[hair-uh m, har-, ha-reem]
[hair-uh m, har-]
- the part of a Muslim palace or house reserved for the residence of women.
- the women in a Muslim household, including the mother, sisters, wives, concubines, daughters, entertainers, and servants.
- Animal Behavior. a social group of females, as elephant seals, accompanied or followed by one fertile male who denies other males access to the group.
- Facetious: Sometimes Offensive. a group of women associated in any way with one man or household: I really resent it when our boss refers to us as his harem, though he's trying to be funny.
Sometimes ha·ram [hair-uh m, har-] /ˈhɛər əm, ˈhær-/, ha·reem, ha·rim [hah-reem] /hɑˈrim/.
Origin of harem
First recorded in 1625–35, harem is from the Arabic word harīm harem, literally, forbidden
In the meaning “a group of women associated with one man,” harem is used for humorous effect. But this sense is sometimes perceived as insulting because it implies that the man collects women like objects.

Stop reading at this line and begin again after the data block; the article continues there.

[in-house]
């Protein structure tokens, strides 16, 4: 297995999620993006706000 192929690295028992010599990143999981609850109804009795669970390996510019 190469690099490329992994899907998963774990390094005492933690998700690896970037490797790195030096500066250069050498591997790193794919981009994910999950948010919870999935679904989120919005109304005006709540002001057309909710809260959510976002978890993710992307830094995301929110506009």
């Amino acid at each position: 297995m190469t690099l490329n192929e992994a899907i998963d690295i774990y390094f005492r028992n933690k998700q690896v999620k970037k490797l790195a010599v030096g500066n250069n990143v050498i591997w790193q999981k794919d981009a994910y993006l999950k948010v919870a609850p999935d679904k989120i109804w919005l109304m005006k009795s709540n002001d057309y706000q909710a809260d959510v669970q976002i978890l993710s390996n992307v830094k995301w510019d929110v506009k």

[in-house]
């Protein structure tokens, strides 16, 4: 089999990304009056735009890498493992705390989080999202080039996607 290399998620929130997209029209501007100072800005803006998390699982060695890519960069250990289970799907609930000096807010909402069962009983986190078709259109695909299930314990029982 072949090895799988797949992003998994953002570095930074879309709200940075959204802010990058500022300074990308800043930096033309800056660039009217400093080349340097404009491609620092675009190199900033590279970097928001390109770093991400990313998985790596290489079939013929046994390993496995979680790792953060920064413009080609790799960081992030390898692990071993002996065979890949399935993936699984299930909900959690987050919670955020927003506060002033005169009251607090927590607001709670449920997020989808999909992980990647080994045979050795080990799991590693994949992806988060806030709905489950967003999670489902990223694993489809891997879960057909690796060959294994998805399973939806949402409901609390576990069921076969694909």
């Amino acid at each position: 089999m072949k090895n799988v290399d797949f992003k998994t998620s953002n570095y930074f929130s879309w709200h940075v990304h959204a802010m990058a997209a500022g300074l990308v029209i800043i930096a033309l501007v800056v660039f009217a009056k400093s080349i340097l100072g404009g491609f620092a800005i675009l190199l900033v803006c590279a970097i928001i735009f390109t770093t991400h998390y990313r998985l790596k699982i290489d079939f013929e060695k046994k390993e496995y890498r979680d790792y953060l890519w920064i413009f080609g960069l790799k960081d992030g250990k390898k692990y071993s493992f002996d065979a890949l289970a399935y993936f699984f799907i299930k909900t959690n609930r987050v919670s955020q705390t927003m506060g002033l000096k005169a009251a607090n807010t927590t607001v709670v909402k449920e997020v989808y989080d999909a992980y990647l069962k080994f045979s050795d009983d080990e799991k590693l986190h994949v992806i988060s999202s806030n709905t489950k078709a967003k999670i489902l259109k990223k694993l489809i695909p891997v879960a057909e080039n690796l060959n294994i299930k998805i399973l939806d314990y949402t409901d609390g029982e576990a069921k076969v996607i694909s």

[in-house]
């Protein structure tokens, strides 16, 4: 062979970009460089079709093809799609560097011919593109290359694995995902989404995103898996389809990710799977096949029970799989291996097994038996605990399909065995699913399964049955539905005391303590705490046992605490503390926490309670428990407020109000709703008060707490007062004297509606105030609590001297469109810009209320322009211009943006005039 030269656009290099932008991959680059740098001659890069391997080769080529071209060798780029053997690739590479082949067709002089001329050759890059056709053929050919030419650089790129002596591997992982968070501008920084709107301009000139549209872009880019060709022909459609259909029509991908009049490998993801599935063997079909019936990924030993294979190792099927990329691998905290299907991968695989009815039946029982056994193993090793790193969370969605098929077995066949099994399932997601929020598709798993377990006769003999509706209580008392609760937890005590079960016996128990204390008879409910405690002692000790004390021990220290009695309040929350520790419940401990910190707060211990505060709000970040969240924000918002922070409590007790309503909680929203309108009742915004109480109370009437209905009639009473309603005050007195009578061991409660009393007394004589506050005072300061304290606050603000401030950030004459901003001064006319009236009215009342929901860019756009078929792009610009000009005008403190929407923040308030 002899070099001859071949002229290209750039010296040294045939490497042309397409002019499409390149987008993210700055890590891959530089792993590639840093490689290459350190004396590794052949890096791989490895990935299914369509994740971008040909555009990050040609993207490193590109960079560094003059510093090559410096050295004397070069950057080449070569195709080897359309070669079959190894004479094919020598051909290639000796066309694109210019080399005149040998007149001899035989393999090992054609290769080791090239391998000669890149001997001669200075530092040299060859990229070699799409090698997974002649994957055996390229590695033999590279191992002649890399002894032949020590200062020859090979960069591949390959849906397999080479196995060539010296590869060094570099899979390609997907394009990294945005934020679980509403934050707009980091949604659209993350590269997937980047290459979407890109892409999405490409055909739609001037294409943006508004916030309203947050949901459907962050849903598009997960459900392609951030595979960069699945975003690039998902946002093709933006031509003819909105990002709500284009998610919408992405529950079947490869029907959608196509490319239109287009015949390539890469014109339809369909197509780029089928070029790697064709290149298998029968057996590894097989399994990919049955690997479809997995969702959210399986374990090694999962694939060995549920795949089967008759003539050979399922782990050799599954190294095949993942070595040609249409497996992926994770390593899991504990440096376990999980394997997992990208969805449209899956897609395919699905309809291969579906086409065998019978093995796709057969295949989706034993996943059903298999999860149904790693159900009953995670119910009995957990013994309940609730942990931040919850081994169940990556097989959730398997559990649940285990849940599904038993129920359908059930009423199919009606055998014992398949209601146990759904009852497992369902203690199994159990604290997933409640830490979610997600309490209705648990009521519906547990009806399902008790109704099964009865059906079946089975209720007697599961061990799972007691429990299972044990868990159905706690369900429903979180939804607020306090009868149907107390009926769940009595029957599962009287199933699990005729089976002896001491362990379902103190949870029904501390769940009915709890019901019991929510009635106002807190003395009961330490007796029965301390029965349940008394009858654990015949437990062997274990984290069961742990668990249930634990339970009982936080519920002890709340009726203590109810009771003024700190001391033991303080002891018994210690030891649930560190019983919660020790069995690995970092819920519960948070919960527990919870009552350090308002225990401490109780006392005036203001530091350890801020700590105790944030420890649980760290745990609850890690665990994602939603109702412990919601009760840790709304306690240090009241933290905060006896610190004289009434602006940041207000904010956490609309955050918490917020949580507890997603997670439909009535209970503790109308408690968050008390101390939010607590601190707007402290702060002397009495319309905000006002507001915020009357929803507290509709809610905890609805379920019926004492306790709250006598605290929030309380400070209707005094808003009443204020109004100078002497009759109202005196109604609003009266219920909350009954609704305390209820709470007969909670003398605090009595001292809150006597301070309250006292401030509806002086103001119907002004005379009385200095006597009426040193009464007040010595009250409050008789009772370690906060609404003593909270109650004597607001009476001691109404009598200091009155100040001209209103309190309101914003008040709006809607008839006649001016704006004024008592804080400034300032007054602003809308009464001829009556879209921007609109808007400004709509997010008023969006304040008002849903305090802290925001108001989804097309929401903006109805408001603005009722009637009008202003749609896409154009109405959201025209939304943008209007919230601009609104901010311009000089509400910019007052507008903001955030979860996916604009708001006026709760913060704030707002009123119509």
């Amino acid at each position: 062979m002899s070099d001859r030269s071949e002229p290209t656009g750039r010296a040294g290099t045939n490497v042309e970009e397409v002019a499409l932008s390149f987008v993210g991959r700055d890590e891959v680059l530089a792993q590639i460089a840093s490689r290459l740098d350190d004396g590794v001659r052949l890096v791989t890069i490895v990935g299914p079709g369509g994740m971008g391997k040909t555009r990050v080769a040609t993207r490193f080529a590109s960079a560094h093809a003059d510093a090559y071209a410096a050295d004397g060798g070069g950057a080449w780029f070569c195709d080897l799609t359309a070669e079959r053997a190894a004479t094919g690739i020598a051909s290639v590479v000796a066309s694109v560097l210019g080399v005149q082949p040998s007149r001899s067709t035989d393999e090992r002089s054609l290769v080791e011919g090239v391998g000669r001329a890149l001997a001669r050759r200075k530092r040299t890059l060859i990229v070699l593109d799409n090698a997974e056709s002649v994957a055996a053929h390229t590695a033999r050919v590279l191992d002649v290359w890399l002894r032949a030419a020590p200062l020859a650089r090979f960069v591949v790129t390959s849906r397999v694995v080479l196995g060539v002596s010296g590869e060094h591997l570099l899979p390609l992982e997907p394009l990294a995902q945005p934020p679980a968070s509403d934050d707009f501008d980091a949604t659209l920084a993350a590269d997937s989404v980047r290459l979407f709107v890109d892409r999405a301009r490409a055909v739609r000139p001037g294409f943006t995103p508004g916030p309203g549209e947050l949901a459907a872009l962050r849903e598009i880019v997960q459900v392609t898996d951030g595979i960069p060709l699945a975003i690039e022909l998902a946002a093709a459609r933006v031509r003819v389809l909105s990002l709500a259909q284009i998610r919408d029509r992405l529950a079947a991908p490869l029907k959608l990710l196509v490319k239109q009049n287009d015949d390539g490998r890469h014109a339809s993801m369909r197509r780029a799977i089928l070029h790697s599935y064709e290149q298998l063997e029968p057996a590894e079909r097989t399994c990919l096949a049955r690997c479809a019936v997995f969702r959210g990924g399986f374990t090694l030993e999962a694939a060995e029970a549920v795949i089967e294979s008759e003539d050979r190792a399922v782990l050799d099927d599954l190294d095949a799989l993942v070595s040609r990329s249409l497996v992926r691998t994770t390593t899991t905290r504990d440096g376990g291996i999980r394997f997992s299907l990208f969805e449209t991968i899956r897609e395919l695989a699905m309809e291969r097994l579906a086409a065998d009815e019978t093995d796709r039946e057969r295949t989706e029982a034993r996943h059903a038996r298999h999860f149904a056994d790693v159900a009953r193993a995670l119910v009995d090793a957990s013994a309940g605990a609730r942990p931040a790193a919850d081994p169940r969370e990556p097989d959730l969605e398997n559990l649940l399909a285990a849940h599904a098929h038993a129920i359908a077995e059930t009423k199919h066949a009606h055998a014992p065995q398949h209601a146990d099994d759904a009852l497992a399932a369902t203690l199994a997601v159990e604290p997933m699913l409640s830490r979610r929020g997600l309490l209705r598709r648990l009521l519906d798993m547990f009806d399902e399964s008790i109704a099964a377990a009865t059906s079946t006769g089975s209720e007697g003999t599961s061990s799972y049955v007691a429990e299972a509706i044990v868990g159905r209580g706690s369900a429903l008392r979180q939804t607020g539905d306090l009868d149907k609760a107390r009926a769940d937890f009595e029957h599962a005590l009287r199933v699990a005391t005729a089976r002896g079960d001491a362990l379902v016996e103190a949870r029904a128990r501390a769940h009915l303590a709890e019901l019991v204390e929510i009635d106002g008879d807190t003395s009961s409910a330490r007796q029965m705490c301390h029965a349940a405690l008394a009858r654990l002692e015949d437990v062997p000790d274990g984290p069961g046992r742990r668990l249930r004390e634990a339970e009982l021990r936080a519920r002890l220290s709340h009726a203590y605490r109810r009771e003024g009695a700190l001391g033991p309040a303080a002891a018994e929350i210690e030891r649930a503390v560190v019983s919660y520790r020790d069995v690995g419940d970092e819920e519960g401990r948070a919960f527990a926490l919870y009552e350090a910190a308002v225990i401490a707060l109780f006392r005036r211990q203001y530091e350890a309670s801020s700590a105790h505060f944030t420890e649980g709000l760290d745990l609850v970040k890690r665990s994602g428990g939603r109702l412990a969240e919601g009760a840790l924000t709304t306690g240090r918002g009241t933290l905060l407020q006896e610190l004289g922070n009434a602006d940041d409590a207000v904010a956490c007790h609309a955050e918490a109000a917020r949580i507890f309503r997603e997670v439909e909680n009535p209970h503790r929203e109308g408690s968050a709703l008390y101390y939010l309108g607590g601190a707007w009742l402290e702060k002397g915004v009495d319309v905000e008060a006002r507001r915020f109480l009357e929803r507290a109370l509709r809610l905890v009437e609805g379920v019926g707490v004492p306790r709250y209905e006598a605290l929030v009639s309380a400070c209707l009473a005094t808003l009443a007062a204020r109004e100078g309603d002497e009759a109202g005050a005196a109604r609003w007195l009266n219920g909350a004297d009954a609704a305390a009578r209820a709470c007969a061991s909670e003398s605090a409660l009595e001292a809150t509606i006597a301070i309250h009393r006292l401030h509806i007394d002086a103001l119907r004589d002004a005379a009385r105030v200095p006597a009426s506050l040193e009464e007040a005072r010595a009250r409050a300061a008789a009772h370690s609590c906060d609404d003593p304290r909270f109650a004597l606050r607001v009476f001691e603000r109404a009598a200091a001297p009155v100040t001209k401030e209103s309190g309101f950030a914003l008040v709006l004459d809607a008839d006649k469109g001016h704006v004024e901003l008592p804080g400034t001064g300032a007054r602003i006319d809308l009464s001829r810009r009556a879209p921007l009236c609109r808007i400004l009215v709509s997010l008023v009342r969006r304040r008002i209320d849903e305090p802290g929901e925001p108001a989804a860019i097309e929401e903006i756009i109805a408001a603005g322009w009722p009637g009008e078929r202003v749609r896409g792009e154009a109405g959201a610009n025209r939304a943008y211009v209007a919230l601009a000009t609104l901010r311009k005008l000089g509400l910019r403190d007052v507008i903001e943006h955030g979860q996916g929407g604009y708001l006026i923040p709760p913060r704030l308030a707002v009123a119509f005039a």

Dictionary.com Unabridged Based on the Random House Unabridged Dictionary, © Random House, Inc. 2018
Examples from the Web for harim
"By the beard of the Prophet—he was in my Harim," muttered the Effendi.
She rose quietly and tried the door of the dutap into the corridor which led to the Harim.
And so Marishka, once more balked in her enterprise, went back to the Harim.
He kissed her again, and then quickly, "The Harim is—where?"
What if Hugh were already at the foot of the stairs, waiting to knock upon the door of the Harim as she had directed?
- the part of an Oriental house reserved strictly for wives, concubines, etc
- a Muslim's wives and concubines collectively
- a group of female animals of the same species that are the mates of a single male
C17: from Arabic harīm forbidden (place)
Collins English Dictionary - Complete & Unabridged 2012 Digital Edition © William Collins Sons & Co. Ltd. 1979, 1986 © HarperCollins Publishers 1998, 2000, 2003, 2005, 2006, 2007, 2009, 2012
Word Origin and History for harim
1630s, from Turkish harem, from Arabic haram "wives and concubines," originally "women's quarters," literally "something forbidden or kept safe," from root of harama "he guarded, forbade."
Online Etymology Dictionary, © 2010 Douglas Harper